As people’s lives keep getting busier every passing day, healthy eating becomes an afterthought. In interest to keep self fuelled up, people to lean on convenient, seemingly healthy food. One such food item that makes a top contender in this list - breakfast cereals
Breakfast cereals are incredibly popular among consumers for being convenient, filling and healthy – despite nutritionists and health practitioners continuously warning people of their shortcomings and unhealthy nutrient contents. A recent study tried examining this.
The study that was published in the Journal of Public Policy and Marketing thoroughly examined the claims printed on these cereal boxes. The study said that the people pick up these seemingly healthy cereal boxes because they claim to be ‘low fat’ or ‘sugar-free’ despite devoid of any nutritional value. It is mandated by government bodies to print complete nutrition information on the packaging of every commercially available food product.
It is mandated by government bodies to print complete nutrition information on the packaging of every commercially available food product. But as one would expect, consumers rarely flip the boxes to look at the nutritional values and get lured on by the marketing gimmicks itself. The paper titled, "Healthy Through Presence or Absence, Nature or Science?: A Framework For Understanding Front-of-Package Food Claims" contained an analysis of four different studies. The researchers looked at the differences between the breakfast cereal nutrition claims and the brands' actual nutritional content. They also analyzed how consumers reacted to these claims while making buying decisions. They found that these claims by individual products rarely reflected the actual ingredients of the cereals and also were not true to their claims of weight loss or other aspects of health.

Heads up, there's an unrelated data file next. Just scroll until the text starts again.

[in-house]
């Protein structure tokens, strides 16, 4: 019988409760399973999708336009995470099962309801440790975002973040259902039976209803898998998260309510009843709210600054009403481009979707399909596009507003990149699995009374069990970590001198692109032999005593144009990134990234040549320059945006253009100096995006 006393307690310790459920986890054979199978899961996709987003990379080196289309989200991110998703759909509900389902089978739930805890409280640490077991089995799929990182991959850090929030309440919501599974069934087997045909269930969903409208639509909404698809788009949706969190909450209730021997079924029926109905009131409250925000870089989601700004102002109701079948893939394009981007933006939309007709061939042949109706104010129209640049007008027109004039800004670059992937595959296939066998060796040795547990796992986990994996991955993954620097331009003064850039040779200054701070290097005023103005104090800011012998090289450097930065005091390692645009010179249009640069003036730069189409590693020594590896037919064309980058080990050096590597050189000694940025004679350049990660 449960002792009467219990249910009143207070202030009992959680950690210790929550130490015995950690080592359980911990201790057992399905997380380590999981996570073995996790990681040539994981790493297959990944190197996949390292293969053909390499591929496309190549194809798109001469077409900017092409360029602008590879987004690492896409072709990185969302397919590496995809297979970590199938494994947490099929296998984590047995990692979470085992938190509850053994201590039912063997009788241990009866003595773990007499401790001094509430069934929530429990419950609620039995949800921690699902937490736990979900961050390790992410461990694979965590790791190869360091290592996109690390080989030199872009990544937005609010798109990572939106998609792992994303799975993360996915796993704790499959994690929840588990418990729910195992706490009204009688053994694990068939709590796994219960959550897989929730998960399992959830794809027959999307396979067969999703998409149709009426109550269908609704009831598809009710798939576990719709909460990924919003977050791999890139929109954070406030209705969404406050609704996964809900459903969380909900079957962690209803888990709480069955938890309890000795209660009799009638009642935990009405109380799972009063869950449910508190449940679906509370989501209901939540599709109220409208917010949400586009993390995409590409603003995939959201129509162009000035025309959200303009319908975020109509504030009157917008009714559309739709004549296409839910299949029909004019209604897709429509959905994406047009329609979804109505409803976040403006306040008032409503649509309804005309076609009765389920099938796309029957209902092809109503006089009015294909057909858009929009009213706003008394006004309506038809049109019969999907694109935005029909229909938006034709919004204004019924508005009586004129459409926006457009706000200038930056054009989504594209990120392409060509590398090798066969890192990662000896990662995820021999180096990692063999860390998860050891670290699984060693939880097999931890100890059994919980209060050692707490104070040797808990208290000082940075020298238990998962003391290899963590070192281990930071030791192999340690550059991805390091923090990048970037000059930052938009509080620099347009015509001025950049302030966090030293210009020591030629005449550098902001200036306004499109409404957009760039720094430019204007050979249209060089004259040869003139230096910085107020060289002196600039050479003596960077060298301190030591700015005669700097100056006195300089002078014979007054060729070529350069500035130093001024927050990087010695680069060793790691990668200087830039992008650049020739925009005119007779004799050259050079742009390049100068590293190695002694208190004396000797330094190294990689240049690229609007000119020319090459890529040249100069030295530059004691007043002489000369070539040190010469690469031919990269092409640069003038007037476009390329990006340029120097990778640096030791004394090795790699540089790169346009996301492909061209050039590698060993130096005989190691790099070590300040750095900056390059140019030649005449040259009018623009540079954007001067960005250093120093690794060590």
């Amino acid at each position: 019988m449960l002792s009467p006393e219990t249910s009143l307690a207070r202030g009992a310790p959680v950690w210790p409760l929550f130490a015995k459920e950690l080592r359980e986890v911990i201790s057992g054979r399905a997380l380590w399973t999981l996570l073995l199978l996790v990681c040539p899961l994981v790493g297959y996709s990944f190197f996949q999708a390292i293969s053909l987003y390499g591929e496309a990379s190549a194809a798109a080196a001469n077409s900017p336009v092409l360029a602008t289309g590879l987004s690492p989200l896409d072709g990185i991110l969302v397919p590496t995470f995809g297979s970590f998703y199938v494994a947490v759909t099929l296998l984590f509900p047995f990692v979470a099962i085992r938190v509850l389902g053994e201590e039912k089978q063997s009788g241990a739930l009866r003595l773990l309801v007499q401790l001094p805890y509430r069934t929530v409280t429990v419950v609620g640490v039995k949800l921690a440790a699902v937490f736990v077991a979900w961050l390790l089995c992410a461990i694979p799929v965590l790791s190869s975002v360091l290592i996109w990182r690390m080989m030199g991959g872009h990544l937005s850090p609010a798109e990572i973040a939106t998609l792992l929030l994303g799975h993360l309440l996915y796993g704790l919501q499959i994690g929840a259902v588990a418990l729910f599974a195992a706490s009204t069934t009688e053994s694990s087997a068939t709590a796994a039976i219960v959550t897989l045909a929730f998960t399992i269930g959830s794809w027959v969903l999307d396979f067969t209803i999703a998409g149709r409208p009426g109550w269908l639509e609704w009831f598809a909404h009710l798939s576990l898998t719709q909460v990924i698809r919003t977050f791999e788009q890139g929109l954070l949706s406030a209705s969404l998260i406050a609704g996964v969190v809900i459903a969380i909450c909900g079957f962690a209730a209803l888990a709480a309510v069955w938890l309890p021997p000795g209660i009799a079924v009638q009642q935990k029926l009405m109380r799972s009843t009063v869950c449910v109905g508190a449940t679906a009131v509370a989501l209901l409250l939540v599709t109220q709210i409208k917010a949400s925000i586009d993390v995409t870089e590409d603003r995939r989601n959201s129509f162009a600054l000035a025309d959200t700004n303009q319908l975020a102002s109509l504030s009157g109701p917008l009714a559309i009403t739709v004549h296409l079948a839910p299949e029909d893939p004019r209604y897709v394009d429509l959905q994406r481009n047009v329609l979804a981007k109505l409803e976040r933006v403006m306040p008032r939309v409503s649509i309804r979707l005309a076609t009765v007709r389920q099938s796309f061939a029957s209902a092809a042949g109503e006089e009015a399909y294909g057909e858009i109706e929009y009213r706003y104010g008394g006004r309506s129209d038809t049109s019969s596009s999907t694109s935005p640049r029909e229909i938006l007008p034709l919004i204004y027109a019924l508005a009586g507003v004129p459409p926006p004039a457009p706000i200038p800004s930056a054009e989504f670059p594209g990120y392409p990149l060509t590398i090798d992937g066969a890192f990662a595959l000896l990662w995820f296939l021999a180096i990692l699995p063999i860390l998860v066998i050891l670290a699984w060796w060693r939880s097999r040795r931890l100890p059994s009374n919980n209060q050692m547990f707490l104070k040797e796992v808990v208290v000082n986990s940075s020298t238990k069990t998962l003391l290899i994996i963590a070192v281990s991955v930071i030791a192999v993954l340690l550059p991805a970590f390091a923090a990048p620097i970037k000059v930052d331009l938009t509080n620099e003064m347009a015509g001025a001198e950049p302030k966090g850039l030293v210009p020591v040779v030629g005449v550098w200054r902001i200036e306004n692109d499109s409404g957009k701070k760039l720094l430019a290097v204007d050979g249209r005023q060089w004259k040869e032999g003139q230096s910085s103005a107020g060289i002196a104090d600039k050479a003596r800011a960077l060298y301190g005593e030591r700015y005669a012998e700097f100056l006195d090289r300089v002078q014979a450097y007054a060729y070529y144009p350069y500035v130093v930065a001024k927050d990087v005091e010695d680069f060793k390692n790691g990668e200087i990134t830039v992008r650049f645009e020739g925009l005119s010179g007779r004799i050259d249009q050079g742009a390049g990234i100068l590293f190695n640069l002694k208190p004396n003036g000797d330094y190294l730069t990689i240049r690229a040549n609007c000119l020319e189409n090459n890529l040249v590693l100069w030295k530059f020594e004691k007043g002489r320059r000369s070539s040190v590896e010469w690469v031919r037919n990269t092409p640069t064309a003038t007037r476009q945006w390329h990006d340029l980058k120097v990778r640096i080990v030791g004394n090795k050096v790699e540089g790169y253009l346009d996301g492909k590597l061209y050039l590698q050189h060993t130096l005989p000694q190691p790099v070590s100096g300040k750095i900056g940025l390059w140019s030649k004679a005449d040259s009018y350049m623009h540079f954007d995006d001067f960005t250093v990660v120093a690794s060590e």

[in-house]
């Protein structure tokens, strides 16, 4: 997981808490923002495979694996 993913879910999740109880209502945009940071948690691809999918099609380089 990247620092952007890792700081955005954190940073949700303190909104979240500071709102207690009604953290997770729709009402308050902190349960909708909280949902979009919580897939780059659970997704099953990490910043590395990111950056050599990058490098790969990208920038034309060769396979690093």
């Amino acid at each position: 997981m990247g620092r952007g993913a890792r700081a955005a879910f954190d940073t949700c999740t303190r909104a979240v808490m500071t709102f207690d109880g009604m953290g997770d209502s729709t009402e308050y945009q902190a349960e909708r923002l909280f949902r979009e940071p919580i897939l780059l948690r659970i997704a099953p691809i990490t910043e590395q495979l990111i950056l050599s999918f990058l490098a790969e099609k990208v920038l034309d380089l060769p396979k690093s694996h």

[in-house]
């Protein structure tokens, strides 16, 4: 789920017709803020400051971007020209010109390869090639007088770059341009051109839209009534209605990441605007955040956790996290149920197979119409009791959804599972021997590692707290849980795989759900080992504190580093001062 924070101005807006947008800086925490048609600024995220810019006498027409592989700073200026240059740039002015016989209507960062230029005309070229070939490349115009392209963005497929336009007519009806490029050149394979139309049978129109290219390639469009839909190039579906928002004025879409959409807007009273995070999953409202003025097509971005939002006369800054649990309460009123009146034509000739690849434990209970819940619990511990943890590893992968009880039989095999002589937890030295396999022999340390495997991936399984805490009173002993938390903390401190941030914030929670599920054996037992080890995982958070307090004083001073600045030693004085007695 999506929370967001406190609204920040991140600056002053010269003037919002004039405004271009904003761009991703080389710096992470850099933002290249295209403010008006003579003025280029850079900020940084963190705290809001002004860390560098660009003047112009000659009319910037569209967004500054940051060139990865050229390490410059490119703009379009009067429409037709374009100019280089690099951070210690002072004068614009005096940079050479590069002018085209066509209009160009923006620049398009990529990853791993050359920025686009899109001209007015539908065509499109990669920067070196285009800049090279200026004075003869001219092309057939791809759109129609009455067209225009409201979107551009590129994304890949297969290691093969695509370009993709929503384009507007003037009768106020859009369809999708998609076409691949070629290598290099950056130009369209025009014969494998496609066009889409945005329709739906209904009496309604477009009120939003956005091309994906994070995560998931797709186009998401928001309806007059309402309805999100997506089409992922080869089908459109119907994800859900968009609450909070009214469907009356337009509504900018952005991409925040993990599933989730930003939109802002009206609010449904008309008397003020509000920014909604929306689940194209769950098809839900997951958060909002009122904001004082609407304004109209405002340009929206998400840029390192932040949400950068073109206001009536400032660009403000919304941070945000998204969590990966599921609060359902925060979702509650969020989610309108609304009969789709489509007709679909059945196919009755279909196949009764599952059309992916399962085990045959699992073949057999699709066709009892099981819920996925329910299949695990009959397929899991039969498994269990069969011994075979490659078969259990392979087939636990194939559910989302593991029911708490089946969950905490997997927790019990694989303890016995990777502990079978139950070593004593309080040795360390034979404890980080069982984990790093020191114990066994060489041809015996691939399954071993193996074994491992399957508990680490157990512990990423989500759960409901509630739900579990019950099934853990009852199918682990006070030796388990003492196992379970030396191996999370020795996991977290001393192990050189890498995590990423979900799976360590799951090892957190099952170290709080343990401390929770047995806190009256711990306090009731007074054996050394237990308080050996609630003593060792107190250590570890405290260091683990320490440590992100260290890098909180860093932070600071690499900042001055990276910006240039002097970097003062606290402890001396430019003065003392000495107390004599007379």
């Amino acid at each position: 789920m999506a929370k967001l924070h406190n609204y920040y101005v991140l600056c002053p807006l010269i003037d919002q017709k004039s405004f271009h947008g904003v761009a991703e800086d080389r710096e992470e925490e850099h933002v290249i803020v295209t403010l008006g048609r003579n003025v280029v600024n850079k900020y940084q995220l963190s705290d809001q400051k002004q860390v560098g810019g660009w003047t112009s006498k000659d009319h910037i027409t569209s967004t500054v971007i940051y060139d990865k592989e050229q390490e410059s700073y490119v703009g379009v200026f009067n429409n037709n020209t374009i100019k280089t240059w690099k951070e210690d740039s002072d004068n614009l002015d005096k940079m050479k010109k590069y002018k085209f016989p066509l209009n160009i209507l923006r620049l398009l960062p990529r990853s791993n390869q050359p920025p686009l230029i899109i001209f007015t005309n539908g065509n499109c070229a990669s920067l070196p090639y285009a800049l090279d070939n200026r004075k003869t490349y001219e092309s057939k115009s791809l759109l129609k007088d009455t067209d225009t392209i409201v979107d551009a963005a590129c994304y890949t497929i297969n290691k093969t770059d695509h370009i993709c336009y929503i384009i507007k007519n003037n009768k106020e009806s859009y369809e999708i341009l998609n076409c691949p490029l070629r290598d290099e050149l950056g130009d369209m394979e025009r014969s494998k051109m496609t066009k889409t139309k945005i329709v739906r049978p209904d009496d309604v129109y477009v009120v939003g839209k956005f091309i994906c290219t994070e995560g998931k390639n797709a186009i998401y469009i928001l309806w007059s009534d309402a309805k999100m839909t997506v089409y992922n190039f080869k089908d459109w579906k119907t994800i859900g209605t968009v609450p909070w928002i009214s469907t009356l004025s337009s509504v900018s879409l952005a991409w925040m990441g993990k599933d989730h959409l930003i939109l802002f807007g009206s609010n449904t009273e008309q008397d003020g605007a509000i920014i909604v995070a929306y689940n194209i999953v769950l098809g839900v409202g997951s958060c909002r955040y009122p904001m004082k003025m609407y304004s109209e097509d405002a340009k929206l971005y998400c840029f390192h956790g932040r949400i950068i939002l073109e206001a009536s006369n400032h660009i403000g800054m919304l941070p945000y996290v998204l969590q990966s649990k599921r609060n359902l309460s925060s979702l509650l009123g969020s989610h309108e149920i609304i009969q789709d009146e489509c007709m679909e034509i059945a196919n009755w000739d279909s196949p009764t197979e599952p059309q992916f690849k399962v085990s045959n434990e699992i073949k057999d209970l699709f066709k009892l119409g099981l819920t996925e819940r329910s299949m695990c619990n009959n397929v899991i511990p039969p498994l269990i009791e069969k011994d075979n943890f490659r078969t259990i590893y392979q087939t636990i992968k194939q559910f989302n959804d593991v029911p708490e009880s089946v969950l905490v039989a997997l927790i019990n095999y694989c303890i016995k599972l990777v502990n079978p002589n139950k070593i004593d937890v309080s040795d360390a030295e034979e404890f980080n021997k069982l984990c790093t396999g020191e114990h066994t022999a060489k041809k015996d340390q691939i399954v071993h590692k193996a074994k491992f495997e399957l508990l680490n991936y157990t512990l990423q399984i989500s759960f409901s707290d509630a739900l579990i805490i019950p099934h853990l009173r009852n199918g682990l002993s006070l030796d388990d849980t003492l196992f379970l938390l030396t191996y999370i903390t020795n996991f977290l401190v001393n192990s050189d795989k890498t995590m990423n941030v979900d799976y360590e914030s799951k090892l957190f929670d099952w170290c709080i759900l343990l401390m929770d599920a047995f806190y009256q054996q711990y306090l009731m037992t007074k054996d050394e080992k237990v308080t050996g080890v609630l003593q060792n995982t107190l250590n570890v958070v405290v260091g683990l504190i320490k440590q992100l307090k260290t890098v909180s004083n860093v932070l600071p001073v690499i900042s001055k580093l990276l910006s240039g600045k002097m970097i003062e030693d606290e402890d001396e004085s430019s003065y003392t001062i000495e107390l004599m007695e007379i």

"Food products claim to be healthy in many ways, but prior research has investigated these claims at either the macro level (using broad descriptions such as "healthy" or "tasty") or the micro level (using single claims such as "low fat")...They find that claim type is completely uncorrelated to actual nutrition quality yet influences inferences consumers make about taste, healthiness, and dieting" Talking about consumer buying habits, the authors said, "Despite the lack of association between claim type and objective nutritional quality, consumers expect claim type to be a strong predictor of the healthiness, taste, and dieting properties of breakfast cereals."
So how do you figure if your breakfast cereal is healthy? Flip them over!